Not too long ago, superstar singer Linda Ronstadt told the world that she has Parkinson’s disease. Because of this, she said, “I can’t sing at all…I can’t sing a note.”
Along with a world full of music lovers, I am very sorry to hear of Ronstadt’s health struggles. I can only imagine how difficult it must be to lose one’s voice, and I recognize that it takes an extra dose of courage as a celebrity to share this kind of diagnosis since she will inevitably become another “face” of this not-so-pretty disease. I doubt that anyone wants to be remembered for one of the worst things that happened to them.
Ronstadt has given us the opportunity, though, to have a new conversation about Parkinson’s Disease and, specifically, how it affects the voice.
What is Parkinson’s Disease?
Parkinson’s Disease is a neurological disorder that affects your motor system. Or, in other words, it’s a brain disease that affects how you move. You may have muscle tremors, slowed movements, rigid muscles, and difficulty with balance and walking. Parkinson’s is chronic, which means people live with it over the long term, and it’s progressive, which means it gets worse over time.
Fortunately, we have many medicines and non-pharmacological methods available now to control symptoms and slow the progression of the disease. For more information, I’d recommend checking out this summary from The Mayo Clinic. Additionally, The Michael J. Fox Foundation has handy information about Parkinson’s and a a Parkinson’s 360 toolkit that may help people living with this disease.
How does Parkinson’s Disease affect the voice?
Because Parkinson’s Disease affects the motor system, it affects the voice. After all, we use a lot of muscles to speak and sing, from the diaphragm to the larynx. Common symptoms related to speech include decreased volume, hoarseness, a breathy quality, monopitch, and imprecise articulation. Any of the symptoms that make speech difficult can make singing even harder.
Is singing impossible, though? In her interview with AARP Magazine, Linda Ronstadt said, “I now understand that no one can sing with Parkinson’s disease. No matter how hard you try.”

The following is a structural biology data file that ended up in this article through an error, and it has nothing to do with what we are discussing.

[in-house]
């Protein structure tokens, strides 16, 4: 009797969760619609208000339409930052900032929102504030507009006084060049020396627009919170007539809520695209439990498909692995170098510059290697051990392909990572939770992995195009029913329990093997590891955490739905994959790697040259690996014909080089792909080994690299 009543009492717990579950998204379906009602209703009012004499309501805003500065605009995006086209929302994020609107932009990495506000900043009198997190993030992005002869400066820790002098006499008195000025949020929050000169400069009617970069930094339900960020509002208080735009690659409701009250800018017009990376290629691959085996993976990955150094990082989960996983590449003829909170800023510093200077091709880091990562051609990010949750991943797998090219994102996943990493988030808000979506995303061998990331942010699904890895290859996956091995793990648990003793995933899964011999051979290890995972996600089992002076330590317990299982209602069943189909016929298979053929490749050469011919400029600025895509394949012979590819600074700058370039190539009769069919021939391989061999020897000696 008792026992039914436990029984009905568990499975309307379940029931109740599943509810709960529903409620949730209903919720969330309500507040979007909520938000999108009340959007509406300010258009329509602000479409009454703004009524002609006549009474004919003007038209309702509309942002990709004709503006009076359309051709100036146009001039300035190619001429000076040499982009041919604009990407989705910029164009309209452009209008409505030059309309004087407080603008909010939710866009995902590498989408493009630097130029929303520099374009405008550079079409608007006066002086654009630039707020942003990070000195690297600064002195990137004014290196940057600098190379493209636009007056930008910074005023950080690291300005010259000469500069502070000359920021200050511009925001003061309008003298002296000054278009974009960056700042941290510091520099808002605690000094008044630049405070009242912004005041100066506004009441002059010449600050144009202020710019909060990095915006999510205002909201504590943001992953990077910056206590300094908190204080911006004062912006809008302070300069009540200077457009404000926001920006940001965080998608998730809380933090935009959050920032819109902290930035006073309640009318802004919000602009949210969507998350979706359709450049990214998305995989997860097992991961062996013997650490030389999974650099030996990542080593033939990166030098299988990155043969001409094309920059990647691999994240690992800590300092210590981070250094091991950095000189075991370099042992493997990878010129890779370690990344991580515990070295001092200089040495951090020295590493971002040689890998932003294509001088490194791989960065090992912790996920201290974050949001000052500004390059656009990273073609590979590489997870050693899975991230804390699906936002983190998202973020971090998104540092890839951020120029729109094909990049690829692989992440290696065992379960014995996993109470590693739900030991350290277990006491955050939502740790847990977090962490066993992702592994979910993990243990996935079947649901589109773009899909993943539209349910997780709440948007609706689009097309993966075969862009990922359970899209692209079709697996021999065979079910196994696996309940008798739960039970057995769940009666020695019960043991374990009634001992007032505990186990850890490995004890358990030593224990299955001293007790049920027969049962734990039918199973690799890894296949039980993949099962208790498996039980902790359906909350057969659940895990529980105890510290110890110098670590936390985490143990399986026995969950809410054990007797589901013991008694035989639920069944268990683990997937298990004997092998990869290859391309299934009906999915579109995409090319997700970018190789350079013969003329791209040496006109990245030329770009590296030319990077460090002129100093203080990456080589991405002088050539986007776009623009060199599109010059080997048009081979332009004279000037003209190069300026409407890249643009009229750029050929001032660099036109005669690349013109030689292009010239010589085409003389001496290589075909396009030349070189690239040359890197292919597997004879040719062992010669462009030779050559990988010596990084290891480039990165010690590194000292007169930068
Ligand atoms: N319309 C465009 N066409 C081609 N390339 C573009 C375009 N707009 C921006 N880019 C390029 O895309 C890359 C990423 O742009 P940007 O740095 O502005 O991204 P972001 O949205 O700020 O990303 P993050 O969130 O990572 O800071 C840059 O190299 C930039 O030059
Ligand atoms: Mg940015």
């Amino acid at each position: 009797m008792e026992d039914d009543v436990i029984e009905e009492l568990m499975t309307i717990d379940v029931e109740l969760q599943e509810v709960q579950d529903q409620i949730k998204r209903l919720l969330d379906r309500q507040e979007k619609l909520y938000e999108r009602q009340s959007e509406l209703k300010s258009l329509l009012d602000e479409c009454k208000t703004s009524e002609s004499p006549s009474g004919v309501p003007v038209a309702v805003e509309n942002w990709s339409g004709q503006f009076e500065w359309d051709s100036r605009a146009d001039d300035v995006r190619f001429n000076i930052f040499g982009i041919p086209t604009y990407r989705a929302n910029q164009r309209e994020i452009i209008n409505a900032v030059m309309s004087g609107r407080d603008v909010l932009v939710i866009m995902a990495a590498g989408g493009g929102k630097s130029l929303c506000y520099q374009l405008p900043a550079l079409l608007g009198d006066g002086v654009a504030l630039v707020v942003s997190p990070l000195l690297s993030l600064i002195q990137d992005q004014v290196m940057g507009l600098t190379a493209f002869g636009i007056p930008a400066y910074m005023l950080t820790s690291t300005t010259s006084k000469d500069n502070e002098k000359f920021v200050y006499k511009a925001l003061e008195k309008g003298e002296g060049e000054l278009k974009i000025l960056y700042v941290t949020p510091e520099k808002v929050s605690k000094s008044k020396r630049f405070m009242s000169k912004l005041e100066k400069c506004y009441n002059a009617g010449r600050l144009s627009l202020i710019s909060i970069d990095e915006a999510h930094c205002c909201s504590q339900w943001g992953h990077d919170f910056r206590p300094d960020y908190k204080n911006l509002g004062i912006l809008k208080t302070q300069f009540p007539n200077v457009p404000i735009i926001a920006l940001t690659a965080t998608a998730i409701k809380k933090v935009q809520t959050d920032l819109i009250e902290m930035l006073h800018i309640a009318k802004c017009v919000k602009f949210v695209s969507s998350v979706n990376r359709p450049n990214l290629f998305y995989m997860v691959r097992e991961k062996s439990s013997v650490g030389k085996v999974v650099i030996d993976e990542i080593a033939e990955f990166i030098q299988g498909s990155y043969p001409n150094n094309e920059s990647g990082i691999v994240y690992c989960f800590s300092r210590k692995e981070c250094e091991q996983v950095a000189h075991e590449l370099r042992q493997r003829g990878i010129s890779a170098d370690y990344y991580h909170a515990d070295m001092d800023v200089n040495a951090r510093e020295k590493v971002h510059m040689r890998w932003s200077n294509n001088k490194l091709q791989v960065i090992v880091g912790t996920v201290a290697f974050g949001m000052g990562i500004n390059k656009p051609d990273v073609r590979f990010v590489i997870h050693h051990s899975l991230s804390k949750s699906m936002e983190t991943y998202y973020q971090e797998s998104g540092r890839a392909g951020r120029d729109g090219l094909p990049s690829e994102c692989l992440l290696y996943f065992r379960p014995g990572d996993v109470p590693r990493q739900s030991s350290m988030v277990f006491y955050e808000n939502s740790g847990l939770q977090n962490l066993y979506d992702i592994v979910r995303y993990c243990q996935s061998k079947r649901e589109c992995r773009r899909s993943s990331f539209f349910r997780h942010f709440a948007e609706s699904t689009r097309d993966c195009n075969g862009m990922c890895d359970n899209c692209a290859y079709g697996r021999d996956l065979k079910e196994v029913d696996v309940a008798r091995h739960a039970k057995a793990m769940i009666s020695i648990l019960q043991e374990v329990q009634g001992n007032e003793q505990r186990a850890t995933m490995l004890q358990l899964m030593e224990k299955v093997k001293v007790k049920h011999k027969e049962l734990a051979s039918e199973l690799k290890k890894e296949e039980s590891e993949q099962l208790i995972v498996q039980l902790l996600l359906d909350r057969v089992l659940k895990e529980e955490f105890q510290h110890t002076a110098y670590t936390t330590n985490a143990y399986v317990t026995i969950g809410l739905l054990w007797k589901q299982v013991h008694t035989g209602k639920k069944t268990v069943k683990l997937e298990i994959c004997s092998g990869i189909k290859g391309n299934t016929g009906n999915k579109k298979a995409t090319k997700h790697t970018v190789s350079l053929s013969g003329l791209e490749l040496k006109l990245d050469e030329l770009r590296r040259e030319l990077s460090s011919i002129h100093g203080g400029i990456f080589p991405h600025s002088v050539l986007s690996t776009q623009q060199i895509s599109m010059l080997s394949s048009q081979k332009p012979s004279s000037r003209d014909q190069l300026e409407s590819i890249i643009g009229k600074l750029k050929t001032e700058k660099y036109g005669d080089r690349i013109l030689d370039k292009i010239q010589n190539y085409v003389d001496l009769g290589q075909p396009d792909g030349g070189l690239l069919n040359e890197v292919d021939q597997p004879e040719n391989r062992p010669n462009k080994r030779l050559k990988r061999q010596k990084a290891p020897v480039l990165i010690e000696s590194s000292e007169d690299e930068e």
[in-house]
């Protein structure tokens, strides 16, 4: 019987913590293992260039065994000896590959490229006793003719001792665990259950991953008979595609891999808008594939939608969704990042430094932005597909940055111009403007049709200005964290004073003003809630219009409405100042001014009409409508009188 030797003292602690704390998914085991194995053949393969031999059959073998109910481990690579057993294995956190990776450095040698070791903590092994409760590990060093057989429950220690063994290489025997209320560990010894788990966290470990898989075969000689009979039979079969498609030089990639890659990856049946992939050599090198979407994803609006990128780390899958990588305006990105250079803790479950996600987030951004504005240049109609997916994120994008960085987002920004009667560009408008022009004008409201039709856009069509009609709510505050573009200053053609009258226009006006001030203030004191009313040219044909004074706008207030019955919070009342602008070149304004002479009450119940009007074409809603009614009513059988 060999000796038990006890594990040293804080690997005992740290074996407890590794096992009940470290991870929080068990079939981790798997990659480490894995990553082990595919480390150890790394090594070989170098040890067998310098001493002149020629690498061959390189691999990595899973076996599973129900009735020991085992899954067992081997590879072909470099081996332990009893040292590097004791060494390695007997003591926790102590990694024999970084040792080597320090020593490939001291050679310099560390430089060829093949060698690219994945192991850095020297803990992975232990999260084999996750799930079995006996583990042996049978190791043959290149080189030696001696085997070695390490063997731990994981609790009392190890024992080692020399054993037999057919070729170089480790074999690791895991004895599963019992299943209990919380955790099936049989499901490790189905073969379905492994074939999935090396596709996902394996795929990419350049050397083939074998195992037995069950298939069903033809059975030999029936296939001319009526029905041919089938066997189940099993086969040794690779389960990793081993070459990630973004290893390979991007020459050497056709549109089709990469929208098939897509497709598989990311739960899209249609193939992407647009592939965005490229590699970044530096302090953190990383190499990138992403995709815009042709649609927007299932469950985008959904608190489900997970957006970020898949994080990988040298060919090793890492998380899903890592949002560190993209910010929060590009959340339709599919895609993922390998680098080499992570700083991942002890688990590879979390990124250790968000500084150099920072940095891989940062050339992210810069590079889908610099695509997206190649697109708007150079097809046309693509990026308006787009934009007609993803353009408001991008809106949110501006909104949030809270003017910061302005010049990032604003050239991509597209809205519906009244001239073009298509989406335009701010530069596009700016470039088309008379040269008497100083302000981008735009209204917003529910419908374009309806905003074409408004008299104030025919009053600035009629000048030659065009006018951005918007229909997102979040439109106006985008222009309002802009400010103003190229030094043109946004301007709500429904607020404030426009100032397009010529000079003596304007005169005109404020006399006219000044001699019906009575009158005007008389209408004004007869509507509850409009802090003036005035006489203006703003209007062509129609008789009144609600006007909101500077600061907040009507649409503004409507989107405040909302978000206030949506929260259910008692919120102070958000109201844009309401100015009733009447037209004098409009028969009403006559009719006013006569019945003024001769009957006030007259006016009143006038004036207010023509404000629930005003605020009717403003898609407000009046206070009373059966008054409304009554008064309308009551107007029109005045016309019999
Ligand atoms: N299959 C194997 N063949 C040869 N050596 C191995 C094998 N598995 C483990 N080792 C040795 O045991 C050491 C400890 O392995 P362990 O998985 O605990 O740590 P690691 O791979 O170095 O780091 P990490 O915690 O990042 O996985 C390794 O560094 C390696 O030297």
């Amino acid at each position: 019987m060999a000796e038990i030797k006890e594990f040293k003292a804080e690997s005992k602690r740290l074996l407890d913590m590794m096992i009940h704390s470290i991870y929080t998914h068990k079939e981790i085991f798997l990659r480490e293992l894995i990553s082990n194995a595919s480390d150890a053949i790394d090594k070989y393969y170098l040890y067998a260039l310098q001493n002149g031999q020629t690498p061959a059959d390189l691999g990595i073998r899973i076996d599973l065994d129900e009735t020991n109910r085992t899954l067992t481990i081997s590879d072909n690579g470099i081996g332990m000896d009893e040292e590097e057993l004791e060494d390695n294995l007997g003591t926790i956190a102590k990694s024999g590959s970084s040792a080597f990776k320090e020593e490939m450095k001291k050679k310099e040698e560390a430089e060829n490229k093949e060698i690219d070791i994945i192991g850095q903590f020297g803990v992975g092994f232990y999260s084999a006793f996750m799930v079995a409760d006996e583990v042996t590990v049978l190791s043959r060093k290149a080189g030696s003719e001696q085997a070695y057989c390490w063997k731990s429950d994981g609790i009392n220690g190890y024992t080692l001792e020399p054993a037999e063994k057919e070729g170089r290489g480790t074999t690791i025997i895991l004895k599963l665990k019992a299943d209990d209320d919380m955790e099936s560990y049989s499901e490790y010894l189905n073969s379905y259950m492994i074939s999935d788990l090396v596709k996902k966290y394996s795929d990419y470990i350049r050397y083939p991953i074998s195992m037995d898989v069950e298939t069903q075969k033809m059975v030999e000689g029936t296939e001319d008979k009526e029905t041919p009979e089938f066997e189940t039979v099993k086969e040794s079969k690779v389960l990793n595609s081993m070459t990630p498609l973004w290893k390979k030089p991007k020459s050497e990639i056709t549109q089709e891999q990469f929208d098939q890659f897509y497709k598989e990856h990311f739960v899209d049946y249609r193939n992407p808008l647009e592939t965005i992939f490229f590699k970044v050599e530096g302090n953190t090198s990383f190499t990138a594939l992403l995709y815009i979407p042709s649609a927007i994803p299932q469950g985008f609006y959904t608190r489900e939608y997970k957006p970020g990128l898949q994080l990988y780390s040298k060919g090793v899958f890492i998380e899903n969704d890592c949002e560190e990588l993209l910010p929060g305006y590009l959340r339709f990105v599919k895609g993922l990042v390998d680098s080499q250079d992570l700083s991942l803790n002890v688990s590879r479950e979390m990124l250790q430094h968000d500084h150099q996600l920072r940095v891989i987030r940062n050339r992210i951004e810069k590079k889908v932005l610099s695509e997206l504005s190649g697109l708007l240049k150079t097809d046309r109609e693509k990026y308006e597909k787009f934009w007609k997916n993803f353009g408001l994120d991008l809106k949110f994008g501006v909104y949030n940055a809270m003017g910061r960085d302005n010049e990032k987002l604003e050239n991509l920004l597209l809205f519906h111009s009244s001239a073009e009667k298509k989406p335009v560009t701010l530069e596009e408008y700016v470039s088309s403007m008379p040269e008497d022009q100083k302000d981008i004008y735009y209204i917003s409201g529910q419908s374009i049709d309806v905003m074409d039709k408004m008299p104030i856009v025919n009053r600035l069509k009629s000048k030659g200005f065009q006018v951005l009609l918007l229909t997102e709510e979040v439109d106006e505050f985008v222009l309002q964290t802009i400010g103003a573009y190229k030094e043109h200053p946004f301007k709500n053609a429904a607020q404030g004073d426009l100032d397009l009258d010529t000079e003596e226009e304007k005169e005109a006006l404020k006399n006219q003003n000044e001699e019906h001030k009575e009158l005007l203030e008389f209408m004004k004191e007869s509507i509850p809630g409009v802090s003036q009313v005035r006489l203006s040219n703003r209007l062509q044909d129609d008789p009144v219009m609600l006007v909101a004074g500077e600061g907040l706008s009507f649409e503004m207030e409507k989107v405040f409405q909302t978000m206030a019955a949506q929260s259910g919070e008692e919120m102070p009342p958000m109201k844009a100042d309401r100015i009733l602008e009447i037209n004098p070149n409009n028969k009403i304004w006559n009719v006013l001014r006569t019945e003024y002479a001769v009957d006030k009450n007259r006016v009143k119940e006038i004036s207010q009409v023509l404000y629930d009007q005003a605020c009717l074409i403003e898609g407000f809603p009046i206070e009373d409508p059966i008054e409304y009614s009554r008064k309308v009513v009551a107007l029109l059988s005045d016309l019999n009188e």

This isn’t strictly true.
Of course, I don’t know Linda Ronstadt or what symptoms she is dealing with. I also realize that singing professionally – on a stage in front of audiences expecting a performance of a high caliber – is very different from singing along with the radio.
There is good news, though. The truth is that not only can some people with Parkinson’s Disease still sing, but for some people, singing is exactly what they need to help them maintain better speech and vocal functioning.
The Tremble Clefs: A Choir For People Living With Parkinson’s Disease
Enter one amazing, innovative idea: The Tremble Clefs. The choirs that are part of this nationwide program are all made up of individuals with Parkinson’s Disease and their spouses or caregivers. Not only do the Tremble Clef choirs offer a fun recreational music-making experience with people who understand what it’s like to have Parkinson’s, but they also can help to address speech and communication problems related to Parkinson’s Disease, through the breathing, stretching, singing, rhythm, and movement exercises that are built into rehearsals. You can see all the Tremble Clef choirs currently active here.
Music Therapy: Targeting Symptoms, Enjoying the Music
Of course, music therapy is another option for people living with Parkinson’s Disease. Music therapists can help people maintain vocal and physical functioning and cope with the emotional weight of having this illness, all through the medium of music. When you contact a music therapist about starting a music therapy program, you will first have an assessment session to determine what you want to get out of music therapy – where your biggest concerns are – and to talk about how music processes can help. The music therapist then helps to determine a treatment plan, targeting the goal areas you have identified.
You might spend time in a variety of music experiences – singing or vocal exercises, instrument playing, movement to music, musical improvisation – all depending on what you want to get out of music therapy. Over time, your treatment plan may change as your needs change, and you may decide to end music therapy when it is no longer helping you in the way you desire.
I do hope that Linda Ronstadt will find a way to keep making the music she loves, even as her voice is affected by Parkinson’s Disease. My heart goes out to her at this difficult time for sure.